Keith was born in Birmingham and spent his early childhood in Perth, Scotland. He began his scientific career as a Medical Lab Technologist at Selly Oak Hospital before earning his BSc in Microbiology from Queen Elizabeth College, now part of King’s College London. It was during his BSc that Keith first became fascinated in how cells grow and multiply through the cell cycle.
Following posts in labs in Yemen and England, Keith joined the cytogenetics research group at the Marie Curie Institute in Oxted, Surrey and studied studied the control of cell growth and specialisation (differentiation) into different cell types. In 1983, Keith was awarded a Marie Curie Research Scholarship and moved to the University of Sussex to research the control of the cell cycle in cells from frogs and yeast. His D.Phil thesis “Aspects of cell cycle control in Yeast and Xenopus” explained that the ways in which the cell cycle is controlled are shared across cells from different species.
Keith then moved to Scotland to continue his career and pursue his hobbies of mountain biking and hill walking. He joined The Roslin Institute in 1991 to develop a method to clone animals using nuclear transfer, where his previous experience working with cancer cells, yeast and frog cells to cells from mammals and knowledge of the cell cycle came to the fore.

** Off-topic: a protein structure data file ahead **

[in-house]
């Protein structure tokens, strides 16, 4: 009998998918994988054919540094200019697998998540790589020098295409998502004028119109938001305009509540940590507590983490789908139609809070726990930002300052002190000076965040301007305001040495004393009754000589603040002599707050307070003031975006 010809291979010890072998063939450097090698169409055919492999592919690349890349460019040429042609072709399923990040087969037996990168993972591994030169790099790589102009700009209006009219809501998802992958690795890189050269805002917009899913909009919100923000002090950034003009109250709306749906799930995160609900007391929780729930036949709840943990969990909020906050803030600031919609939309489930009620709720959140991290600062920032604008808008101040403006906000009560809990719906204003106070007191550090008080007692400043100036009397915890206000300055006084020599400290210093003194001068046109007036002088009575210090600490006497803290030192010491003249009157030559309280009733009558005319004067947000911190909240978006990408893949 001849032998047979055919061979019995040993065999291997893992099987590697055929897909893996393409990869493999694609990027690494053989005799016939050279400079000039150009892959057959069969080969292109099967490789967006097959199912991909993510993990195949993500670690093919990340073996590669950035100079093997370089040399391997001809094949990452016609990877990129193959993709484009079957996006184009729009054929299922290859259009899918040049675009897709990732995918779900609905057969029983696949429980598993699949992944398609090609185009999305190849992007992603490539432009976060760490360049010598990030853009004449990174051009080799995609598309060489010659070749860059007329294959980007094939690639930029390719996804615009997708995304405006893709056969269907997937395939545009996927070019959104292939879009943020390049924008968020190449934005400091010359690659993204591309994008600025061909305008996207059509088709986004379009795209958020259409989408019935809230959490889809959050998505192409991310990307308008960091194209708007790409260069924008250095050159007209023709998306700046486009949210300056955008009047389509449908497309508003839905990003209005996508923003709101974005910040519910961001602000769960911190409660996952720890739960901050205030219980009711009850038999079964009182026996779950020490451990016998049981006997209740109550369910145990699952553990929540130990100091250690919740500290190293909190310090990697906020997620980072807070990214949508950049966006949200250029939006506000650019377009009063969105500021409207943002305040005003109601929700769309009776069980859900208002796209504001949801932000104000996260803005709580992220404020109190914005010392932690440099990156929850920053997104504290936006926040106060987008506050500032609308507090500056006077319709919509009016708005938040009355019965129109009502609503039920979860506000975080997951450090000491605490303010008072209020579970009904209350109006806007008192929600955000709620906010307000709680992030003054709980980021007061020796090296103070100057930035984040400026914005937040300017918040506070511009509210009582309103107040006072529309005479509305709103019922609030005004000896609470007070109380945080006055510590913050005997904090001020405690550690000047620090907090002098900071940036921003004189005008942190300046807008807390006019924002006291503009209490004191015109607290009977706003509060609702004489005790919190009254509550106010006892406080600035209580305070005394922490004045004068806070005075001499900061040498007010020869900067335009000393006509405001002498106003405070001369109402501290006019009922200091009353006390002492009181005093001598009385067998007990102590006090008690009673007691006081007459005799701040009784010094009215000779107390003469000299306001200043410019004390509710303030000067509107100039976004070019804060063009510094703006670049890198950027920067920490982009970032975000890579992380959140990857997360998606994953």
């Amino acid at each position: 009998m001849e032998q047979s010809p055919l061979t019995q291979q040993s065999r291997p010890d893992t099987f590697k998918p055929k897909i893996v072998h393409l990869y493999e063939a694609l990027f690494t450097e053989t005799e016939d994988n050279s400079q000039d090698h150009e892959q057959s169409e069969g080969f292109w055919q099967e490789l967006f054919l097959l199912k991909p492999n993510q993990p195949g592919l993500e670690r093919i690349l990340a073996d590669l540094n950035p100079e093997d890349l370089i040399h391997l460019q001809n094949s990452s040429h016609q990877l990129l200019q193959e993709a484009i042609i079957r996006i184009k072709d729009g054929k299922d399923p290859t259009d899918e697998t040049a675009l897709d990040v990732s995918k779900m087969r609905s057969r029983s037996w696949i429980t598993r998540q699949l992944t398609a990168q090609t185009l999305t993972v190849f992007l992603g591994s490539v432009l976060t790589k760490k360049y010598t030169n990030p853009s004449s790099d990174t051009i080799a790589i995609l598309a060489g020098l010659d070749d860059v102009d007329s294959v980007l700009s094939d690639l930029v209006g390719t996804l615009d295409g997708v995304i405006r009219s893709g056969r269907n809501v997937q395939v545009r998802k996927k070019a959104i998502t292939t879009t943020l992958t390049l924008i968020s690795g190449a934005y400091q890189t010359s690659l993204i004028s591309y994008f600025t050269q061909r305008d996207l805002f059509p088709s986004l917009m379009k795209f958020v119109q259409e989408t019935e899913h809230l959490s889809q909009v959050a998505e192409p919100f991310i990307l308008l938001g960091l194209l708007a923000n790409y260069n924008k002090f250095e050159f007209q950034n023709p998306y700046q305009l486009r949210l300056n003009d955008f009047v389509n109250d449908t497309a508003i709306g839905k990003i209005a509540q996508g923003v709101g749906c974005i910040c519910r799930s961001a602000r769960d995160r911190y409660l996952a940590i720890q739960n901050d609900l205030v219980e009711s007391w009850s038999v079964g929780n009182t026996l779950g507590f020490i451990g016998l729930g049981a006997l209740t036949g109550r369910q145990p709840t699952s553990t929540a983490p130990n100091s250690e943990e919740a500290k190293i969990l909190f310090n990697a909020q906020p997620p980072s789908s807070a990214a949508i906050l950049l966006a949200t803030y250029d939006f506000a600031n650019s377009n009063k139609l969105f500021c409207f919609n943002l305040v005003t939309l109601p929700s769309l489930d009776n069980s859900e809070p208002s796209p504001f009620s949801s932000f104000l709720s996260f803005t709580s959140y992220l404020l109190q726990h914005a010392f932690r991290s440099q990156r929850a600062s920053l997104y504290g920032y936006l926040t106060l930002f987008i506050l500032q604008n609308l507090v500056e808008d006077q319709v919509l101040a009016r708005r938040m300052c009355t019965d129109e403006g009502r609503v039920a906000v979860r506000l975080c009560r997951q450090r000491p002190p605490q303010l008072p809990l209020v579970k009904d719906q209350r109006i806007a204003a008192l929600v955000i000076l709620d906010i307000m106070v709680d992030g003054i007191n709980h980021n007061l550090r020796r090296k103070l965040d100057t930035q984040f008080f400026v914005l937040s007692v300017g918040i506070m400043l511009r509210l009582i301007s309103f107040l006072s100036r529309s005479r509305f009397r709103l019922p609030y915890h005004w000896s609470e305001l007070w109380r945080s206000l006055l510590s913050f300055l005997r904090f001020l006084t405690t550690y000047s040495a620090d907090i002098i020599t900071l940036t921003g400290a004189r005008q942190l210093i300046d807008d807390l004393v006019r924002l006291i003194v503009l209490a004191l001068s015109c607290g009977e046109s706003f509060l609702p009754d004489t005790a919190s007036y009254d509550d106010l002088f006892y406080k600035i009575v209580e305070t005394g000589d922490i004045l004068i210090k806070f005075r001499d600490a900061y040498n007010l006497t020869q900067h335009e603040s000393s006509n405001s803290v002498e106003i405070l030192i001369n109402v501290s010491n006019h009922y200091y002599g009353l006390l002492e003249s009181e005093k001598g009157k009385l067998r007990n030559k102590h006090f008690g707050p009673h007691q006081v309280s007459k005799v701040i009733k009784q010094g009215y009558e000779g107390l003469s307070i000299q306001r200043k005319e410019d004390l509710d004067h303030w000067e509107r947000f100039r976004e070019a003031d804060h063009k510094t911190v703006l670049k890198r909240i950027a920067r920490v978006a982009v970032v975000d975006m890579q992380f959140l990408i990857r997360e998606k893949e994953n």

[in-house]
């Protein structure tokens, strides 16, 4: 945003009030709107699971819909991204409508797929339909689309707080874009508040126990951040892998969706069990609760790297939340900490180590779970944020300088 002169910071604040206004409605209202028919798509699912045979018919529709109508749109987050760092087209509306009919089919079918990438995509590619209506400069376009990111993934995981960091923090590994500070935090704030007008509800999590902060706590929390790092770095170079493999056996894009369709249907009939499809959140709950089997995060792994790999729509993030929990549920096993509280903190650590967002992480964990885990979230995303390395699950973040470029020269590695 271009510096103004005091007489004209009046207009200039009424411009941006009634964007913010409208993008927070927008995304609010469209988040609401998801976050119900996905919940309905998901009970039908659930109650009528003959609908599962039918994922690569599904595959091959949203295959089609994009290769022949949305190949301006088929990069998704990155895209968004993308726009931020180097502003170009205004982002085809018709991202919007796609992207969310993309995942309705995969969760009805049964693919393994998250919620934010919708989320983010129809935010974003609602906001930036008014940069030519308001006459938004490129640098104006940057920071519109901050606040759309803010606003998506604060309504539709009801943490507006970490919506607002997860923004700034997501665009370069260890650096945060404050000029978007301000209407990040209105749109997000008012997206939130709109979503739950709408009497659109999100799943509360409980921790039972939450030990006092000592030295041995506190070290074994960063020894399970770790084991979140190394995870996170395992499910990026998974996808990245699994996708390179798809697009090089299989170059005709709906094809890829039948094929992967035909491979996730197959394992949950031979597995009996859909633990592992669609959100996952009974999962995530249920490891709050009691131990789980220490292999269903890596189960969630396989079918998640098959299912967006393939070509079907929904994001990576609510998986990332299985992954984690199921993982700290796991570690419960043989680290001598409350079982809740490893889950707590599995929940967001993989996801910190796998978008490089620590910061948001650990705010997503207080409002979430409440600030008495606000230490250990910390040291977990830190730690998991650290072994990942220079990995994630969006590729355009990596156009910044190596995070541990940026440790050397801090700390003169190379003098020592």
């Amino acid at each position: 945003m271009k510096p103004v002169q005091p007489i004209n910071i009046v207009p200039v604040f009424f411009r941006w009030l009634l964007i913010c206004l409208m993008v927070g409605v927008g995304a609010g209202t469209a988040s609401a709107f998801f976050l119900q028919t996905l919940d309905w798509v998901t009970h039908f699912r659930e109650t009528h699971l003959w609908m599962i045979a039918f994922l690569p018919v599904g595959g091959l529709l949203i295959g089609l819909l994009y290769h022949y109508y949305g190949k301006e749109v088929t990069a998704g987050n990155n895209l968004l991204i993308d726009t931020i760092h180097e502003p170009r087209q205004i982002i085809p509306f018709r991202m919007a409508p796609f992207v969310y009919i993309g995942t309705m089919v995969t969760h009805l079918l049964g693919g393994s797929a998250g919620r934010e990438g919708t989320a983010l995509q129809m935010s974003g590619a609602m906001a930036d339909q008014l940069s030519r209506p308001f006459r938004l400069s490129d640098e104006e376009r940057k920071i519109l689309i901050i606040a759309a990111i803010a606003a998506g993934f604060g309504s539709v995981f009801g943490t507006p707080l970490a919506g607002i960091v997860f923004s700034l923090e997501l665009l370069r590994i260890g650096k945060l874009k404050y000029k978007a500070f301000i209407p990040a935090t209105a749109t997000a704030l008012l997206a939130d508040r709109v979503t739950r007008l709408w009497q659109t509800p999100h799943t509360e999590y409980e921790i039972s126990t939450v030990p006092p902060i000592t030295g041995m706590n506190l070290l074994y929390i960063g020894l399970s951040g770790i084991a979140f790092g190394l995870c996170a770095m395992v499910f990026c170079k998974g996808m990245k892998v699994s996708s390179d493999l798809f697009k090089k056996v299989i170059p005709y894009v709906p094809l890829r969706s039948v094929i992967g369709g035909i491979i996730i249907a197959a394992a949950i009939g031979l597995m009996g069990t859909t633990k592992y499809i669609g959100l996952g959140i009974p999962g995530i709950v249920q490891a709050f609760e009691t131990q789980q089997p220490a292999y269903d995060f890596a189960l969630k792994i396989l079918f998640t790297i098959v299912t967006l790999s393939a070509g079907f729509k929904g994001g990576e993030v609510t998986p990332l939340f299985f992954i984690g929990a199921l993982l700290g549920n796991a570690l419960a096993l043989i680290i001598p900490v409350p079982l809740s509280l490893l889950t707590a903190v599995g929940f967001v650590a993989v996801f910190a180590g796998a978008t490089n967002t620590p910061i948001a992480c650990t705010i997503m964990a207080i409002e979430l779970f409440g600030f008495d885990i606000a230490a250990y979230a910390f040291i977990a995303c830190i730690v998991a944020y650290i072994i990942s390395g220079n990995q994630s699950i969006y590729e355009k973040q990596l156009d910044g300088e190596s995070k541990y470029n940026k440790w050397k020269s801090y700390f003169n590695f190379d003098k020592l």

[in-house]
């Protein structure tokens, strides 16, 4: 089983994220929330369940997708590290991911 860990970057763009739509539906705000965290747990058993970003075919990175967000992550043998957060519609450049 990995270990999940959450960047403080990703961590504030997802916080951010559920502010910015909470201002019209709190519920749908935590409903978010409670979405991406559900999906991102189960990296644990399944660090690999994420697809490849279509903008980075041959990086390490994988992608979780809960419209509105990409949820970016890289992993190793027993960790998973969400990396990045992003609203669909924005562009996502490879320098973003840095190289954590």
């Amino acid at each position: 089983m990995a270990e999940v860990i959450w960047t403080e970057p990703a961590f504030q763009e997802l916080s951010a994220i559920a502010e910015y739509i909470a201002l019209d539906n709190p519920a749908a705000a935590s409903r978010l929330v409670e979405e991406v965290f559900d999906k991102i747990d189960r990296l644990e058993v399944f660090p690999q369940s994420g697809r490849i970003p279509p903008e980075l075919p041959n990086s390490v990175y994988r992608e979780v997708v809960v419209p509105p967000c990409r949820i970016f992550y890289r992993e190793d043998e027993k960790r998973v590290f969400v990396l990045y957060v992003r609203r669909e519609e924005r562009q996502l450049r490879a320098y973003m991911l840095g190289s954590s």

At the time, many scientists believed that DNA from an adult cell could not be used to make a new animal. However, Keith’s research (which included a method called “MAGIC”) made a major contribution to the successful production of Morag and Megan, the first mammals to be cloned from embryonic cells, in 1995 and Dolly, the first animal to be cloned from an adult cell, in 1996.
Shortly after Dolly’s birth, Keith joined the biotech company PPL Therapeutics as a consultant before becoming Head of Embryology. During his time at PPL, he was involved in the work which produced Polly, the first genetically modified (GM) animal to be made by cloning. Keith also played a role in the births of Cupid and Diana, the world’s first gene targeted lambs as well as the production of the world’s first cloned pigs in 2000.
In 1999, Keith became Professor of Animal Development at the University of Nottingham, where he continued his studies into the growth and specialisation of cells during early development. He also continued his work to understand and improve the process of cloning and regularly presented his work to scientific and public audiences, as well as working with the media.
With great loss to his family, friends and the scientific community, sadly Keith passed away in October 2012.